If employees experience social isolation and loneliness, there can be significant physical and mental health outcomes.

They may be more vulnerable to stress-related heart disease, depression, anxiety, and even addictive behavior. 

Part of the relocation process should include steps for mitigating loneliness. This might include welcome meetings with colleagues at their new location. Even providing tickets to local events can encourage greater socialization.

Stress of moving 

Moving home is considered one of the most stressful life experiences, above even divorce and having kids. This on top of the stress of transitioning to a new workplace can contribute to depression, sleep disruption, and possibly burnout.

The aforementioned relocation assistance can certainly relieve some of the stress of the move. 

It’s also good to provide stress-busting resources. These might include access to mindfulness and meditation apps or even telehealth therapy so they can express their feelings wherever they are.

Even just giving them a few paid days off between arriving and starting work can ease the strain.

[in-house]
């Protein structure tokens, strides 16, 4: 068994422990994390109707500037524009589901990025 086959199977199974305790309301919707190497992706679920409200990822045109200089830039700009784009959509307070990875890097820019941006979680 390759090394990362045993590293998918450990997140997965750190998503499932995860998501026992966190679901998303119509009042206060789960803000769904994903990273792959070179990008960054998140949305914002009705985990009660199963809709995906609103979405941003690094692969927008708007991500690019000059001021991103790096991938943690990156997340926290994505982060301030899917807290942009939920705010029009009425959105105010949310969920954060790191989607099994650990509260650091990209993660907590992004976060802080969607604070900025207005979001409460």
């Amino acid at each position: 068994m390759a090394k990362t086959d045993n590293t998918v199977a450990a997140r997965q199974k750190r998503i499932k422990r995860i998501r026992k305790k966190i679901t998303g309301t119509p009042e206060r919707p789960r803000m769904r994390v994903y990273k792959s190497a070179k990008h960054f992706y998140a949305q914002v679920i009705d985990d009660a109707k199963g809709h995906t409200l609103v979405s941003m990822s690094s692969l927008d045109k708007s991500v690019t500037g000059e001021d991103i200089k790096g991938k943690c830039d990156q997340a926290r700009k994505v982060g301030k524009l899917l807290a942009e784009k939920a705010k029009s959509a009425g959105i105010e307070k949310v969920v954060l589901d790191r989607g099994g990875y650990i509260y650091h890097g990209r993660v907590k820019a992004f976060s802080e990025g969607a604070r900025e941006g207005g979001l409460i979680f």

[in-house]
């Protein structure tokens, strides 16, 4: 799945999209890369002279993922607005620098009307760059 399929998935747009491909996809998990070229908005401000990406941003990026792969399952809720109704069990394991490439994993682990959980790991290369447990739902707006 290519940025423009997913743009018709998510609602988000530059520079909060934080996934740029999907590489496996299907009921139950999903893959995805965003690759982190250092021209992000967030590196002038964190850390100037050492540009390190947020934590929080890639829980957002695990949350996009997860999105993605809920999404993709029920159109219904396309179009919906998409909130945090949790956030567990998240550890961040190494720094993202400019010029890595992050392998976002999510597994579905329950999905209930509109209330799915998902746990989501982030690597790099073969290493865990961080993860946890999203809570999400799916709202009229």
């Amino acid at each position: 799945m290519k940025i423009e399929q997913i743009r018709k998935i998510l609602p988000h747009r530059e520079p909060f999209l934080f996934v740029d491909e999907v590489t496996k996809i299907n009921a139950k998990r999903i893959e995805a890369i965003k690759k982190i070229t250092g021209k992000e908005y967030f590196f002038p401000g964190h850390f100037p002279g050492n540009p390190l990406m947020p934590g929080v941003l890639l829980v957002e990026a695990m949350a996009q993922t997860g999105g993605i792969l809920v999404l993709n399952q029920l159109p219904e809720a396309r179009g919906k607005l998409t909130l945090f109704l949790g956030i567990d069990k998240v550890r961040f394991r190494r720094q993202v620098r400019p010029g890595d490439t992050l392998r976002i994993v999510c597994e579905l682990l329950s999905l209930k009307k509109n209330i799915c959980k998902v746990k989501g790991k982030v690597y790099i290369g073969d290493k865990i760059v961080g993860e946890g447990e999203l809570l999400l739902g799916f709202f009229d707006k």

Remember that individual employees will have specific wellness needs and challenges related to relocating. This may be related to mobility difficulties or anxiety surrounding certain aspects of traveling.

Be sure to check in with employees to discuss what their needs are before the move. This enables you to collaborate on finding solutions.

How It Affects Team Structure

When you start to relocate staff members, this naturally disrupts the team structure. After all, you’re taking one or more employees who may have been a constant physical presence in a team and putting them somewhere else.

It’s important to gain a good understanding of what the potential problem points of this can be so you adjust and support the team structure accordingly.